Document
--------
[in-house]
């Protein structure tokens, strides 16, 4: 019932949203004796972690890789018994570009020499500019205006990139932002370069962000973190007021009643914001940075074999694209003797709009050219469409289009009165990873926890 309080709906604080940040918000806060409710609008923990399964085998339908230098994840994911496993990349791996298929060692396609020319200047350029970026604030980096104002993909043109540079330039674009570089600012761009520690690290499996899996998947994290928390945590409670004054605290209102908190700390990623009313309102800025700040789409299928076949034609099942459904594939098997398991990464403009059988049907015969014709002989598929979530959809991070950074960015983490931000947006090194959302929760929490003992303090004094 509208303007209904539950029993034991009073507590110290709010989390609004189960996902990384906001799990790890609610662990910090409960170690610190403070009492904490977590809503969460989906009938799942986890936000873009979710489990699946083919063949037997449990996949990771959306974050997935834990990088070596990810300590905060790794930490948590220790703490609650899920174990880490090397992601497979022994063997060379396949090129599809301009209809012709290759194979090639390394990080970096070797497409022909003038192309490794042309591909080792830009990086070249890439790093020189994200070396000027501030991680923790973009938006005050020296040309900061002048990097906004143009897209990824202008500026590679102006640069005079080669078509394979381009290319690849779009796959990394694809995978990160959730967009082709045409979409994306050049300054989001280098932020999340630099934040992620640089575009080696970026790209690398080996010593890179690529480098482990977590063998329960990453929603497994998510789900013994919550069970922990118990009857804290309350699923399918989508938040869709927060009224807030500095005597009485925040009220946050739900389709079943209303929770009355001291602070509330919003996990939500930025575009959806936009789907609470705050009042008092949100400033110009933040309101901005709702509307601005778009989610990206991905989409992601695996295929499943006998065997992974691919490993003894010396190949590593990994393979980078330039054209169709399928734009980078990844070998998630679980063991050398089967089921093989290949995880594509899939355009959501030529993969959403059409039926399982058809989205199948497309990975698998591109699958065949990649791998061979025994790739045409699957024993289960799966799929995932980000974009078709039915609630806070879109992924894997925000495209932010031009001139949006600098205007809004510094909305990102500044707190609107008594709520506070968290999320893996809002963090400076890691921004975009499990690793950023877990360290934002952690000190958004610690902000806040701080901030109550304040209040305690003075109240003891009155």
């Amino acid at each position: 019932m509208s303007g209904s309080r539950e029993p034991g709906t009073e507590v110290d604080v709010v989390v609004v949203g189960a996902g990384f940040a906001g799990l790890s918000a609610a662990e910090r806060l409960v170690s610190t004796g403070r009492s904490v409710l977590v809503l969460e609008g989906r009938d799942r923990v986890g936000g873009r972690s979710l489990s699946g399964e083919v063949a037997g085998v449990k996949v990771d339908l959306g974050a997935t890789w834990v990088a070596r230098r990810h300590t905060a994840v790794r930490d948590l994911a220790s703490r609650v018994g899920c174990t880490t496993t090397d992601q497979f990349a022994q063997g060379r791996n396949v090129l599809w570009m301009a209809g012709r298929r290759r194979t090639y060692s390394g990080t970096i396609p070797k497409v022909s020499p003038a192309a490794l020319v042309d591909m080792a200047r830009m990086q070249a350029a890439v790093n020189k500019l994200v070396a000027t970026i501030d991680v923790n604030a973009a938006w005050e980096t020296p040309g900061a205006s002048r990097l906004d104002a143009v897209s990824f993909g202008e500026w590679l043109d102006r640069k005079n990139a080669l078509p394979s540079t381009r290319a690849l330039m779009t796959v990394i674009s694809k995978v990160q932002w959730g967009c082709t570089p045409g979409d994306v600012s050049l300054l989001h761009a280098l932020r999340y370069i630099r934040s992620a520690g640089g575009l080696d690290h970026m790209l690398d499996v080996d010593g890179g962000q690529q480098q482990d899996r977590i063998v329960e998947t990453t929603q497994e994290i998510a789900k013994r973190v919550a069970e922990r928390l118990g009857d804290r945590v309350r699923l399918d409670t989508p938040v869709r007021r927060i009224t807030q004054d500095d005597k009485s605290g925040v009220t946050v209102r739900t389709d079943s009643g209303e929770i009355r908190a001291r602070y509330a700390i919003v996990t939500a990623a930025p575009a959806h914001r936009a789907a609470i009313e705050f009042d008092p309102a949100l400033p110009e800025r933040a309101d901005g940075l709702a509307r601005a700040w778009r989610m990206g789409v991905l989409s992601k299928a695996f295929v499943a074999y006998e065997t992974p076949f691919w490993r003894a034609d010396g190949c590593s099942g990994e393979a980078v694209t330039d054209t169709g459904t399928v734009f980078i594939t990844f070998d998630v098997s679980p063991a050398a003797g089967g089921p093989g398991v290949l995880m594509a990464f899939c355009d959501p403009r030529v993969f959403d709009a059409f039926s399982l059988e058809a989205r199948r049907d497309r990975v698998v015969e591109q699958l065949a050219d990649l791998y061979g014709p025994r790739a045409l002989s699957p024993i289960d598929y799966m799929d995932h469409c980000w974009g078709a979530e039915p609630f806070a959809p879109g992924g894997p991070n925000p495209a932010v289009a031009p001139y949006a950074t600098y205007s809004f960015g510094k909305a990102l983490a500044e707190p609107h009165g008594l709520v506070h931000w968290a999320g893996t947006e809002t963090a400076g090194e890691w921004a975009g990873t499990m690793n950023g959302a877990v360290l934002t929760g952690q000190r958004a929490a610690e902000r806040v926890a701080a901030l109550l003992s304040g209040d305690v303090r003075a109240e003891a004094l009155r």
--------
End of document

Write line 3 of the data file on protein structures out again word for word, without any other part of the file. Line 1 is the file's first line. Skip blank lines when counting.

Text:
């Amino acid at each position: 019932m509208s303007g209904s309080r539950e029993p034991g709906t009073e507590v110290d604080v709010v989390v609004v949203g189960a996902g990384f940040a906001g799990l790890s918000a609610a662990e910090r806060l409960v170690s610190t004796g403070r009492s904490v409710l977590v809503l969460e609008g989906r009938d799942r923990v986890g936000g873009r972690s979710l489990s699946g399964e083919v063949a037997g085998v449990k996949v990771d339908l959306g974050a997935t890789w834990v990088a070596r230098r990810h300590t905060a994840v790794r930490d948590l994911a220790s703490r609650v018994g899920c174990t880490t496993t090397d992601q497979f990349a022994q063997g060379r791996n396949v090129l599809w570009m301009a209809g012709r298929r290759r194979t090639y060692s390394g990080t970096i396609p070797k497409v022909s020499p003038a192309a490794l020319v042309d591909m080792a200047r830009m990086q070249a350029a890439v790093n020189k500019l994200v070396a000027t970026i501030d991680v923790n604030a973009a938006w005050e980096t020296p040309g900061a205006s002048r990097l906004d104002a143009v897209s990824f993909g202008e500026w590679l043109d102006r640069k005079n990139a080669l078509p394979s540079t381009r290319a690849l330039m779009t796959v990394i674009s694809k995978v990160q932002w959730g967009c082709t570089p045409g979409d994306v600012s050049l300054l989001h761009a280098l932020r999340y370069i630099r934040s992620a520690g640089g575009l080696d690290h970026m790209l690398d499996v080996d010593g890179g962000q690529q480098q482990d899996r977590i063998v329960e998947t990453t929603q497994e994290i998510a789900k013994r973190v919550a069970e922990r928390l118990g009857d804290r945590v309350r699923l399918d409670t989508p938040v869709r007021r927060i009224t807030q004054d500095d005597k009485s605290g925040v009220t946050v209102r739900t389709d079943s009643g209303e929770i009355r908190a001291r602070y509330a700390i919003v996990t939500a990623a930025p575009a959806h914001r936009a789907a609470i009313e705050f009042d008092p309102a949100l400033p110009e800025r933040a309101d901005g940075l709702a509307r601005a700040w778009r989610m990206g789409v991905l989409s992601k299928a695996f295929v499943a074999y006998e065997t992974p076949f691919w490993r003894a034609d010396g190949c590593s099942g990994e393979a980078v694209t330039d054209t169709g459904t399928v734009f980078i594939t990844f070998d998630v098997s679980p063991a050398a003797g089967g089921p093989g398991v290949l995880m594509a990464f899939c355009d959501p403009r030529v993969f959403d709009a059409f039926s399982l059988e058809a989205r199948r049907d497309r990975v698998v015969e591109q699958l065949a050219d990649l791998y061979g014709p025994r790739a045409l002989s699957p024993i289960d598929y799966m799929d995932h469409c980000w974009g078709a979530e039915p609630f806070a959809p879109g992924g894997p991070n925000p495209a932010v289009a031009p001139y949006a950074t600098y205007s809004f960015g510094k909305a990102l983490a500044e707190p609107h009165g008594l709520v506070h931000w968290a999320g893996t947006e809002t963090a400076g090194e890691w921004a975009g990873t499990m690793n950023g959302a877990v360290l934002t929760g952690q000190r958004a929490a610690e902000r806040v926890a701080a901030l109550l003992s304040g209040d305690v303090r003075a109240e003891a004094l009155r």